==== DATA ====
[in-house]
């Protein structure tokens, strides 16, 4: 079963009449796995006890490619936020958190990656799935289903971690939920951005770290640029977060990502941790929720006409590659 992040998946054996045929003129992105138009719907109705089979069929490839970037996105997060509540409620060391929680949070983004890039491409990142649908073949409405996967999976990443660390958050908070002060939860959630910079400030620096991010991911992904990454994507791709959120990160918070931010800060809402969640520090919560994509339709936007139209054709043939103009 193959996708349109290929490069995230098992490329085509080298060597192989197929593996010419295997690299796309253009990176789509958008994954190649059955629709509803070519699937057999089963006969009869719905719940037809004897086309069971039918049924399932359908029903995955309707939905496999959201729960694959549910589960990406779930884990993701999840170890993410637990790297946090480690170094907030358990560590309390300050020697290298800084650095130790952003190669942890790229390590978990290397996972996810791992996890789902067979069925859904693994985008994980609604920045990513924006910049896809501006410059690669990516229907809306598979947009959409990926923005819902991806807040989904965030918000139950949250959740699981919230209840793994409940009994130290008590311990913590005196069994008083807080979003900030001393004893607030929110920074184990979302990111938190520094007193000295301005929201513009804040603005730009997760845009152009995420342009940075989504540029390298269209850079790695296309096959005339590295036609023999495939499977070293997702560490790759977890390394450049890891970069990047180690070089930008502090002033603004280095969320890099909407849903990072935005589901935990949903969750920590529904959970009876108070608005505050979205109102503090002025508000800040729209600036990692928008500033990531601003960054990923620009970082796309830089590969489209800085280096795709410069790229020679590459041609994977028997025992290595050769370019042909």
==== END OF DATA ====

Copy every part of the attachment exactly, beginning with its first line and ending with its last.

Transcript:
[in-house]
């Protein structure tokens, strides 16, 4: 079963009449796995006890490619936020958190990656799935289903971690939920951005770290640029977060990502941790929720006409590659 992040998946054996045929003129992105138009719907109705089979069929490839970037996105997060509540409620060391929680949070983004890039491409990142649908073949409405996967999976990443660390958050908070002060939860959630910079400030620096991010991911992904990454994507791709959120990160918070931010800060809402969640520090919560994509339709936007139209054709043939103009 193959996708349109290929490069995230098992490329085509080298060597192989197929593996010419295997690299796309253009990176789509958008994954190649059955629709509803070519699937057999089963006969009869719905719940037809004897086309069971039918049924399932359908029903995955309707939905496999959201729960694959549910589960990406779930884990993701999840170890993410637990790297946090480690170094907030358990560590309390300050020697290298800084650095130790952003190669942890790229390590978990290397996972996810791992996890789902067979069925859904693994985008994980609604920045990513924006910049896809501006410059690669990516229907809306598979947009959409990926923005819902991806807040989904965030918000139950949250959740699981919230209840793994409940009994130290008590311990913590005196069994008083807080979003900030001393004893607030929110920074184990979302990111938190520094007193000295301005929201513009804040603005730009997760845009152009995420342009940075989504540029390298269209850079790695296309096959005339590295036609023999495939499977070293997702560490790759977890390394450049890891970069990047180690070089930008502090002033603004280095969320890099909407849903990072935005589901935990949903969750920590529904959970009876108070608005505050979205109102503090002025508000800040729209600036990692928008500033990531601003960054990923620009970082796309830089590969489209800085280096795709410069790229020679590459041609994977028997025992290595050769370019042909």